Meet Josephine & Gaston

La Dorita Cooks’ founders, Gastón and Josephine Oría, both have a passion for all things food, above all those that are representative of their Argentine heritage and inspired by the recipes Josephine’s abuela Dorita passed down to her as a child. Today, they’re mindful to pass on these, among new traditions, to their five childrenthe age-old, post-meal practice of sobremesa a top priority among them.

Josephine was born Josefina Ursula Caminos in La Plata, Buenos Aires, Argentina. Her mom renamed her Josephine shortly after her family moved to Pittsburgh, Pennsylvania in the early 70s. Josephine was just a child when she began cooking alongside her grandma Dorita, who instilled a love of all things Argentine, especially dulce de leche. The husband and wife team began La Dorita in 2009, after years of urging by friends and family who enjoyed Josephine’s homemade cakes generously layered with her grandmother’s dulce de leche. For several years, Gastón hand made their dulce de leche just as Grandma Dorita did: in small batches using farm-fresh milk that they sold in local markets through out the East Coast up until the onset of Covid, when the Oría’s retired their artisanal dulce de leche product line.

aboutIn early 2013, Josephine and Gastón decided to share their own food start-up experiences with like-minded entrepreneurs and opened Pittsburgh’s first commercial, shared-space kitchen to all want-to-be cooks, artisanal food makers and caterers. Since opening its doors in 2013, La Dorita Cooks helped more than 200 new business owners access the resources and assistance they need to grow successful food companies, either with consulting services, kitchen share services or both. In February 2024, Josephine and Gastón passed the torch to Frontier Kitchen Pittsburgh, who now runs the culinary incubator in Sharpsburg, PA.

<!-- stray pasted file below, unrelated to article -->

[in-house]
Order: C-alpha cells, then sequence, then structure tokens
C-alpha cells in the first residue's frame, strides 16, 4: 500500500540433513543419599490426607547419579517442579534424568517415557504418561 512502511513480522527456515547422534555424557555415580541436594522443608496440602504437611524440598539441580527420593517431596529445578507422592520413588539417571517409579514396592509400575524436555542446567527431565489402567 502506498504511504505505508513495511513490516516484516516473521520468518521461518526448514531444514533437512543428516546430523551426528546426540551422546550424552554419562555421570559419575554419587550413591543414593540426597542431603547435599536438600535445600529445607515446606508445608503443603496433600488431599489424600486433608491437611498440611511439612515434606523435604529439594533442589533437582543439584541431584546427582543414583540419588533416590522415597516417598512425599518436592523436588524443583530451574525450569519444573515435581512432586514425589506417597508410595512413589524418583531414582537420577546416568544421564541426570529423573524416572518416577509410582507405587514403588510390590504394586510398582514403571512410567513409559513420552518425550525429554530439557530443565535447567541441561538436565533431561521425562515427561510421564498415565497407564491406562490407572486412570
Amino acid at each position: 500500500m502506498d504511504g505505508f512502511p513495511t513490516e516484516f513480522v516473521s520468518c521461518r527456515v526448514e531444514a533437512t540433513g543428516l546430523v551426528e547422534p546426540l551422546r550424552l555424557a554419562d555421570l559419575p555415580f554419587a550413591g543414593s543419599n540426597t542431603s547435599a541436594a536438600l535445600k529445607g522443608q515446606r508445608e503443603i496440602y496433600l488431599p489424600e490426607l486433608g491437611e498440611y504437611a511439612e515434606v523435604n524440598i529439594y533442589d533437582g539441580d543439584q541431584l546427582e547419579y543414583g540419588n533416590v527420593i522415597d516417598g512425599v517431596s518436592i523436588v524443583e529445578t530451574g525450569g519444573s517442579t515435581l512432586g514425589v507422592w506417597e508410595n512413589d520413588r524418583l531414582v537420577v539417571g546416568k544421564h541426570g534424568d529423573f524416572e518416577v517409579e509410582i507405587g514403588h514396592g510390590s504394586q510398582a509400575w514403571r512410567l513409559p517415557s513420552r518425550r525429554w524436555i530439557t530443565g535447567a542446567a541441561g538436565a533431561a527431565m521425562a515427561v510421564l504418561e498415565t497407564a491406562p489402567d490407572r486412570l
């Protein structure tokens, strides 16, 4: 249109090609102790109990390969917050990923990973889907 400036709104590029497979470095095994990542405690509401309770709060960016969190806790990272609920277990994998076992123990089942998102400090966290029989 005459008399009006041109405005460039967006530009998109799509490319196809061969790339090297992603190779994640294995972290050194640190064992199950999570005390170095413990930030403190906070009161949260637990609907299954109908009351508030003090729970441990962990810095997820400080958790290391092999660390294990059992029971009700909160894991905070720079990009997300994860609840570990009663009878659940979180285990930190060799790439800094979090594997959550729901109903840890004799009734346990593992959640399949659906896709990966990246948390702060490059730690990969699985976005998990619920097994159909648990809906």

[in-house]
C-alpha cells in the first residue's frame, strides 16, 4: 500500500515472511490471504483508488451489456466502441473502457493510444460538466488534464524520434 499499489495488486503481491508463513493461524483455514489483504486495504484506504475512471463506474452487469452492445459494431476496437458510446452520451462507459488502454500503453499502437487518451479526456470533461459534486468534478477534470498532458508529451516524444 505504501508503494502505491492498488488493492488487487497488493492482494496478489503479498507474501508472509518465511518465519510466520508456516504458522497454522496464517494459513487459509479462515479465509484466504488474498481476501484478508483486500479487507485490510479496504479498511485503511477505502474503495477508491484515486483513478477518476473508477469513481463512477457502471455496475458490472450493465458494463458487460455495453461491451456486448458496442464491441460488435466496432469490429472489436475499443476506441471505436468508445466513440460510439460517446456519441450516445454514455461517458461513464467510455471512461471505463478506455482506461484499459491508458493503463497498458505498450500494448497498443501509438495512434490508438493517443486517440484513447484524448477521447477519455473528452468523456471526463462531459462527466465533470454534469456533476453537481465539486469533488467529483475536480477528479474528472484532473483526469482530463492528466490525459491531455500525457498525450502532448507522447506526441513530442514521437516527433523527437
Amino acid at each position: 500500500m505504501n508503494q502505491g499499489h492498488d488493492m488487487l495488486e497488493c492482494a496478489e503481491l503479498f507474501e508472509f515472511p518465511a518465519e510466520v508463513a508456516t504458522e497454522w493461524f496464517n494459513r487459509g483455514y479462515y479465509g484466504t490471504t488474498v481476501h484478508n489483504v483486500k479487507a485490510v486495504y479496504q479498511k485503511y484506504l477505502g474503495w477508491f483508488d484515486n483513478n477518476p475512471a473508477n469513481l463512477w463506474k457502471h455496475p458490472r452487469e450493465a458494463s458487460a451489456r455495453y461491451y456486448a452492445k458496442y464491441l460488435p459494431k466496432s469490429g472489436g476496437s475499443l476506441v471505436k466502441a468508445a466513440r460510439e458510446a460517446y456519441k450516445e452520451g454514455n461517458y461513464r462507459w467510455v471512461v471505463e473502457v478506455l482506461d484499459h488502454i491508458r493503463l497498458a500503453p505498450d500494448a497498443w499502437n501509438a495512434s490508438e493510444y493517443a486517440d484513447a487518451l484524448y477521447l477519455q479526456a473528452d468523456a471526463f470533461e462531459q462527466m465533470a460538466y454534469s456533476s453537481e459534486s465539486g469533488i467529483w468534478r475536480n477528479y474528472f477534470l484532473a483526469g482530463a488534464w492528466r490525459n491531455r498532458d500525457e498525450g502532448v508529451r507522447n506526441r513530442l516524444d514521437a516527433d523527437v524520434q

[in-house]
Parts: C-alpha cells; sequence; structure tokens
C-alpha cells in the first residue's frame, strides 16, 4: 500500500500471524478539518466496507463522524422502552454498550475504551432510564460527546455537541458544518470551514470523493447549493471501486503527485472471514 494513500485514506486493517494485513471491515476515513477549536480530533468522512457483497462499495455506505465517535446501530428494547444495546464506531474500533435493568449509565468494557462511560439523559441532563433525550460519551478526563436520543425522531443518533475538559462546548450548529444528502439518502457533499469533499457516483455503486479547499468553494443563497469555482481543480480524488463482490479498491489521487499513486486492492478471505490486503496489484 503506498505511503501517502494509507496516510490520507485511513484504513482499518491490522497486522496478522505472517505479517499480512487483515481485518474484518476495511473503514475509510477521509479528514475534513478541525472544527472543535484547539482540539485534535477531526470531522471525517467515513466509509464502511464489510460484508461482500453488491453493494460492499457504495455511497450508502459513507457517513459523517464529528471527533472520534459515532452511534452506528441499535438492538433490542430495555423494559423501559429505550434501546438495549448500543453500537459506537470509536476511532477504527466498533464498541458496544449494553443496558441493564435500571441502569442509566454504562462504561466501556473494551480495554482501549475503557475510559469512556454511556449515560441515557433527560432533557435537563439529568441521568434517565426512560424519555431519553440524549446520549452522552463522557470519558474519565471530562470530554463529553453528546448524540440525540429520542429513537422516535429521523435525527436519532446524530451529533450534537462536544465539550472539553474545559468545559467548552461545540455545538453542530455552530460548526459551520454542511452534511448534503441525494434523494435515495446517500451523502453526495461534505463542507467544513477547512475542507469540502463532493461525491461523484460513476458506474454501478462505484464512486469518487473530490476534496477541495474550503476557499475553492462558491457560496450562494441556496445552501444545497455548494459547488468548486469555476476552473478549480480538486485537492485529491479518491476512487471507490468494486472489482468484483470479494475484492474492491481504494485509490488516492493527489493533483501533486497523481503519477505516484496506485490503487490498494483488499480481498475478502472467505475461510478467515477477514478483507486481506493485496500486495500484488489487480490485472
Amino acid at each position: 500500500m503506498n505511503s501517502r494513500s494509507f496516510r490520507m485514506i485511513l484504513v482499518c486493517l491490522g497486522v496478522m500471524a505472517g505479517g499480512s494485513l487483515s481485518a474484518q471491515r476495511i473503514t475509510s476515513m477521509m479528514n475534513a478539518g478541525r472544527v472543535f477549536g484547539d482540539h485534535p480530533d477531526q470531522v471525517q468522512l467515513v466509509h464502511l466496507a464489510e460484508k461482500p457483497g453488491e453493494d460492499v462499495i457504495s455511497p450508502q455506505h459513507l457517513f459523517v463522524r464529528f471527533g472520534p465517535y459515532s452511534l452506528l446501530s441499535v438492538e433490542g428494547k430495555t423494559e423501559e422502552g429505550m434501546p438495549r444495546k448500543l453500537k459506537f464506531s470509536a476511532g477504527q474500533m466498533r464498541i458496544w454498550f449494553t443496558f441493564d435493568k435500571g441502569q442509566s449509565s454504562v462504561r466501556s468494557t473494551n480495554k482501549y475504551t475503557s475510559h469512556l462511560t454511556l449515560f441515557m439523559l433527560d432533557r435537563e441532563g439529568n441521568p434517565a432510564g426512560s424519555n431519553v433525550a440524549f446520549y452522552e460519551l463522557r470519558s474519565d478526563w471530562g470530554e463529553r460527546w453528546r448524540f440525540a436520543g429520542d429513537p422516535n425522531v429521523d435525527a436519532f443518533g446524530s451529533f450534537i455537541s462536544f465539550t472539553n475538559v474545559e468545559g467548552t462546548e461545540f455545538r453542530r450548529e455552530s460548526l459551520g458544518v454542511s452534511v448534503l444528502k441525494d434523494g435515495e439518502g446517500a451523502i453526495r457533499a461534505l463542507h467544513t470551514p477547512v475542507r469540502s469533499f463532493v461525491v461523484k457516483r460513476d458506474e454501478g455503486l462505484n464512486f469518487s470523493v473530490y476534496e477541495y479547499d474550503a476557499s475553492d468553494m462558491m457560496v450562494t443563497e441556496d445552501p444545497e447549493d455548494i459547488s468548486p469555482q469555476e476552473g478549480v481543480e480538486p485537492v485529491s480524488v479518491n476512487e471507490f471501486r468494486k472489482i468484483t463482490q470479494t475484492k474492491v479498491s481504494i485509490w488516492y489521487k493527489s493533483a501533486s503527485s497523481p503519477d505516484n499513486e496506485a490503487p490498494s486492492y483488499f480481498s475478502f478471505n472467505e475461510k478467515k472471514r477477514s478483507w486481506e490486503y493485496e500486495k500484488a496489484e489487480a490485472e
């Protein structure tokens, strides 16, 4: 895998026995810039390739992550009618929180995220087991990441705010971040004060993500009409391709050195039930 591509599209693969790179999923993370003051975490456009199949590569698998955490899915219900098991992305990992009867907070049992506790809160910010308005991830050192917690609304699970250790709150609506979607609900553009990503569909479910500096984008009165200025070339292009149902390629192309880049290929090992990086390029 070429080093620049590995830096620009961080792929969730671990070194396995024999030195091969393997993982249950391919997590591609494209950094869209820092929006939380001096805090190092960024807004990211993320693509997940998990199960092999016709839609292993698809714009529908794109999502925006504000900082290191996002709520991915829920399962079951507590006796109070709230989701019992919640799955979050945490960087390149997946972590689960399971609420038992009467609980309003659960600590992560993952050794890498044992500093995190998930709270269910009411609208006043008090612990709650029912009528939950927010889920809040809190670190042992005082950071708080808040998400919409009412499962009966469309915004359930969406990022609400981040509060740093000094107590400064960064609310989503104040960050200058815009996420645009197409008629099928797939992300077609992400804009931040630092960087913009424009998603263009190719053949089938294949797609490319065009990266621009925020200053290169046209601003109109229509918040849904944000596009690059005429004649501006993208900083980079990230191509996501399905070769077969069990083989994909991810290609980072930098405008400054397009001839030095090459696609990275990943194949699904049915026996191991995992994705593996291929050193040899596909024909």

Today, the Orías, along with their five children, Lucas, Mateo, Nico, Nacho and Poupée, golden retriever, Andino, and beagle, Avi (short for Avocado)—are currently livin’ la vida low-country in Charleston, SC. In addition to working in luxury real estate in the Charleston area with St. Germain Properties, Josephine is currently writing Pheenie Fries, a food-fiction-fusion, middle-grade novel that features food-centric adventures loosely based on her abuela Dorita—an eccentric, loving, generosity-in-spirit, funny grandma figure who for the most part is made of sugar and spice, but that doesn’t mean she’s always nice. Pheenie Fries is the first of The Dear Bela Series, which will follow the main character, Delphine, as she navigates 5th grade and beyond. The series will have a bicultural feel and be interspersed with Spanish words and smidgeons of magical realism as it tackles both fun and sensitive topics all kids come across a la Judy Blume…friendships, bullying, lunch table and recess anxiety, shyness, body acceptance, first crushes, unexpected losses, etc. The series will also include child-friendly recipes that will inspire the children to get in the kitchen with their grandparents, parents, older siblings, or caretakers.

In addition, Josephine is the author of, culinary memoir, Sobremesa: A Memoir of Food and Love in Thirteen Courses (Scribe Publishing) that serves up a must taste of Argentina sprinkled with with mystical encounters with the spirit world that led her to discover a part of herself that, like sobremesa, had been lost in translation. Josephine’s first cookbook, “Dulce de Leche: Recipes, Stories and Sweet Traditions,” is a cookbook-as-food memoir about her family’s devotion to the craft of preserving milk, with more than 80 sweet and savory recipes.